Whatever adjectives one might toss around when trying to describe the Mississippi-based pop/rock quintet, Wavorly, it's probably a safe bet that the word prolific won't figure too prominently in the conversation. Indeed, over the course of their seven-plus years together as a musical unit, front man Dave Stovall and his cohorts managed to eke out only one full-length project, 2007's major label release Conquering the Fear of Flight, and a short, four-song independent EP, four years later. Given such paucity of output, it hardly seems surprising that the Booneville-based fivesome should find themselves perched atop such a trove of unreleased material.
Working, somewhat oddly enough, in reverse chronological order, the 22-track Something Like Fiction collection begins with cuts penned between the 2011 EP and the time of the group's breakup in late 2012. Textbook though it may be, the delightfully yearning indie/power pop number, "If Only You Were Mine," is shot through with an infectiously heart-rending melancholy ("Girl, you're swaying to a lonely beat/ We'd have forever in the palm of our hands/ If only you were mine") and the all-too-familiar sense of urgency that so often accompanies such romantic endeavors. The slightly more atmospheric, and likewise noteworthy, "Chasing After Love" lends the proceedings an engaging Coldplay-esque ambiance. And "Still Standing," which comes across as a sort of kinder, gentler cousin to, say, the Killers' "Read My Mind," rounds things out in suitably fine fashion.
The next fourteen entries, which were birthed during the time between Flight and the EP, are far more variable. The beat-heavy "Hold On" sails along nicely, thanks to its chugging rhythms and lively guest programming by Family Force 5's Solomon Olds. And "Barely Breathe" ("There's something like fiction/ Or just a vague description/ That threw me from knowing who you are") wisely foregoes the quick, easy answers so often lobbed to those undergoing a crisis of faith in favor of something more weighty and insightful. The decided bulk of this second section, though, grinds to a near-halt thanks to its overabundance of aimless, like-sounding songs with only modestly discernable rhythms or melodies. Indeed, many a listener will arguably be hard-pressed to hum more than one or two of these generic, overly-distorted pieces from memory even after multiple listens.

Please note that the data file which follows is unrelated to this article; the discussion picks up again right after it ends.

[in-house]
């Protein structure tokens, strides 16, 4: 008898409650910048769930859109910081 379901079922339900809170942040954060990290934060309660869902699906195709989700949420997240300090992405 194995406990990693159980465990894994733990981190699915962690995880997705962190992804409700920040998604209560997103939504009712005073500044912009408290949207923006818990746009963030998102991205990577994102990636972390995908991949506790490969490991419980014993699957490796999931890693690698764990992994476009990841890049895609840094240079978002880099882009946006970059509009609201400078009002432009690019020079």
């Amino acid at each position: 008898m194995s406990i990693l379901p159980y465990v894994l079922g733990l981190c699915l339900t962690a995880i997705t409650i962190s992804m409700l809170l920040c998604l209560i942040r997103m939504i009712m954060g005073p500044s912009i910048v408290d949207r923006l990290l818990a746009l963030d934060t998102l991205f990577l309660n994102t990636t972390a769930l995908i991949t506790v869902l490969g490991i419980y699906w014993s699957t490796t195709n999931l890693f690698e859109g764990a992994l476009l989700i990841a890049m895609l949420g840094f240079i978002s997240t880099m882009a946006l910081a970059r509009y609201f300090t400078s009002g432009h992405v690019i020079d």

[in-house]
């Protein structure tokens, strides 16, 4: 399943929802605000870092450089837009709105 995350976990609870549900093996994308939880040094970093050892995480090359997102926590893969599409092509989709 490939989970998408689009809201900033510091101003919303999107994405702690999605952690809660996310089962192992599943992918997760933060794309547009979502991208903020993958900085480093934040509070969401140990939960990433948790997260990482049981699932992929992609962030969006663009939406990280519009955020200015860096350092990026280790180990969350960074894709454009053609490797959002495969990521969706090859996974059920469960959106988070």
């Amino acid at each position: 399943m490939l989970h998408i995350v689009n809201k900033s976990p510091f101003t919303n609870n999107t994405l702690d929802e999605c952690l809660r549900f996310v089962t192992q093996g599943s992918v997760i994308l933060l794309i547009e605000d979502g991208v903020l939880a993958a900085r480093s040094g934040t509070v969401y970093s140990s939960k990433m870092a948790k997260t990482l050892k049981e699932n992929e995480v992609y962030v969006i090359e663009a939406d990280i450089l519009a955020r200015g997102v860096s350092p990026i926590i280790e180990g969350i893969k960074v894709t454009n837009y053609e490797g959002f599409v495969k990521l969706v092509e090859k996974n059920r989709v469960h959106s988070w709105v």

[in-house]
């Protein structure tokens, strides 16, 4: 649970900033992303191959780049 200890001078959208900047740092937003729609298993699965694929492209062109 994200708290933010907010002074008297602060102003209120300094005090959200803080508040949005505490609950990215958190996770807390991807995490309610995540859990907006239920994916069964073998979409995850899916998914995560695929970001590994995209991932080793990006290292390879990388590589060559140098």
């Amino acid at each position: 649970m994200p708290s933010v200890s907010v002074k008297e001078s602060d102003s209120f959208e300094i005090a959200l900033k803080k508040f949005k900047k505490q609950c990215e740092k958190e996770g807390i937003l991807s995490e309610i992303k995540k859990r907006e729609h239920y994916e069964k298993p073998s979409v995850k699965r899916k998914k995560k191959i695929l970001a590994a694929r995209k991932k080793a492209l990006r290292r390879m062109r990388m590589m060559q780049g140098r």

Fiction's final portion, a collection of Flight b-sides and pre-Flight compositions, does manage to slow the mid-album spiral a bit. Trading the alternative and indie stylings of the first seventeen tracks, "Confirmation Brings Sleep" and the interestingly-titled closer, "Well, You've Got My Attention," feature a tighter, more straight-ahead punk-pop groove that works to their advantage. That said, the remaining cuts in this segment exhibit the same meandering quality that submerged Fiction's middle part. And, taken on their own merit, even "Sleep" and "Attention" pale next to the average work from punk-pop purveyors like Fireflight and Dizmas, both of whom the band toured with not long after these last few tunes were first committed to tape.
To be fair, a certain amount of roughness around the edges is to be expected given that Something Like Fiction was never mixed, mastered or otherwise retrofitted for wider distribution. Likewise, the very exclusion of its contents from the band's officially-released output shows that, at the very least, the Wavorly cooperative exhibited an admirable sense of wisdom and restraint when it came to sifting through the available material for Conquering The Fear of Flight and the extended player - both of which, it should be stated, are superior to this compilation. Perhaps most encouragingly, the fact that the first three songs are the most convincing moments on the anthology means that, at the very least, Stovall and his companions went out on a high note. Impressive (in the relative sense) as they are, though, they still aren't sufficient to tip the scales in favor of this generous, yet uneven, parting compendium, which remains the domain of die-hard devotees and completists only.
- Review date: 5/8/13, written by Bert Gangl of Jesusfreakhideout.com